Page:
In early July, the University of Mississippi in conjunction with Mt. Olive Ministries hosted the first annual Math Camp in Mt. Olive. Twenty-one students in fifth through eighth grades from Mt. Olive and Mendenhall enrolled for the Math Camp, which taught math and science skills using hands-on applications and manipulatives. “We are working to expose the students to geometry, physics and scenarios applicable to real world experiences,” said Carl Dewitt, lead teacher from the University’s Center for Math and Science Education.
“We also threw in a little science just for fun,” said Dewitt. Dewitt was one of two instructors and an assistant. Eighth grade student, Keaundria Milloy, 13, of Mt. Olive, said she liked learning about physics. She experimented with placing an apple in nitrogen and watching the apple shatter like glass. “That was cool. I did not know that could happen,” said Milloy. Instructor Paige Gillentine assigned students to a scavenger hunt using hand-held global positioning systems. Caleb Stuckey, 11, and a seventh grader from Mendenhall was one of her students. “That was fun,” said Stuckey. “I learned to read coordinates on a GPS, which I had never done.”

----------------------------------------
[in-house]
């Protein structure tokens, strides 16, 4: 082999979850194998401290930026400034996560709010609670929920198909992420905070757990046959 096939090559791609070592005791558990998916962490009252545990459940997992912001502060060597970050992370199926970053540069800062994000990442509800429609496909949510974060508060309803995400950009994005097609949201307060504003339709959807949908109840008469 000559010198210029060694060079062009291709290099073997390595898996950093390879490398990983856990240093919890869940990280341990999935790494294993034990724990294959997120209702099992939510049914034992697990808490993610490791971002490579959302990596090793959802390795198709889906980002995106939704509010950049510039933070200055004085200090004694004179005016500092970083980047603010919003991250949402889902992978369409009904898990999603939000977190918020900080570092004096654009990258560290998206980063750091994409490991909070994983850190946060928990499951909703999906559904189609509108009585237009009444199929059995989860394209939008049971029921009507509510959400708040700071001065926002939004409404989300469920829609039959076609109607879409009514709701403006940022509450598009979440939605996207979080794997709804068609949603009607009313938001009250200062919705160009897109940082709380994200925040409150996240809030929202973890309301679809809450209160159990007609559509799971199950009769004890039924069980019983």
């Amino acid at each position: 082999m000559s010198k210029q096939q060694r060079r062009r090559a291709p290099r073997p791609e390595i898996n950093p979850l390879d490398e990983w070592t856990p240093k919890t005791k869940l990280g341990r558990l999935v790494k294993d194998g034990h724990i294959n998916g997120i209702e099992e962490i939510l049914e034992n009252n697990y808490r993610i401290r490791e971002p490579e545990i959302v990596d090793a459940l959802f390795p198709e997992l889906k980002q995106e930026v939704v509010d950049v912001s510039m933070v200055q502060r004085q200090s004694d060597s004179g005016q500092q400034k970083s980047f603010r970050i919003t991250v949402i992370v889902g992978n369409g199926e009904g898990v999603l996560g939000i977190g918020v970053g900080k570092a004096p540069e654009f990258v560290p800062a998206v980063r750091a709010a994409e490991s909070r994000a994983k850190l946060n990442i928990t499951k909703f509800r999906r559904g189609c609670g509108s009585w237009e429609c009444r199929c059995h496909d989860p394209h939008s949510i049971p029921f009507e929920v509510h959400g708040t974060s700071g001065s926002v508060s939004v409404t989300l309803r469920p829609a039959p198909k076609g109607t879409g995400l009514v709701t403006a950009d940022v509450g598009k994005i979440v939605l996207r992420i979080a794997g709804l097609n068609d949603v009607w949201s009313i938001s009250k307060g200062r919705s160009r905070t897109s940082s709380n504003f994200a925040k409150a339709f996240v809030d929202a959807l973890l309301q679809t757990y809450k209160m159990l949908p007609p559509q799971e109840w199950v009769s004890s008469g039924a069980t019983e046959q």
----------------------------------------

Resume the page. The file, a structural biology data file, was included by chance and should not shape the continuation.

Tony Duckworth, co-partner of the program and president of Mt. Olive Ministries, said he recognized the effectiveness of the program on the first day when a 10-year-old student ran to him screaming in excitement about an experiment. The student, Dylan Reeves, told Duckworth that he now is interested in studying physics. “My hope is that the students develop educational dreams that we can nurture,” said Duckworth. “We want to expose students to as many career options as possible.”
John O’Haver, professor of chemical engineering at the University advises students to take as many math classes as possible in preparation for college. “Math is the number one market in the world today,” said O’Haver. A former high school math teacher, O’Haver also said too many graduates arrive to college under prepared, particularly in math and science. “In all my travels and talks, I encounter many people who simply talk about the educational problems that we have here in Mississippi,” says O’Haver. “However, here is an organization that is willing to step up to the plate and try to do something about the problem in their own community. Universities do not usually come to 1-A schools for such programming. We are appreciative of what Mt. Olive Ministries is doing. We’re glad to come help make a difference.”
Category: Math Camp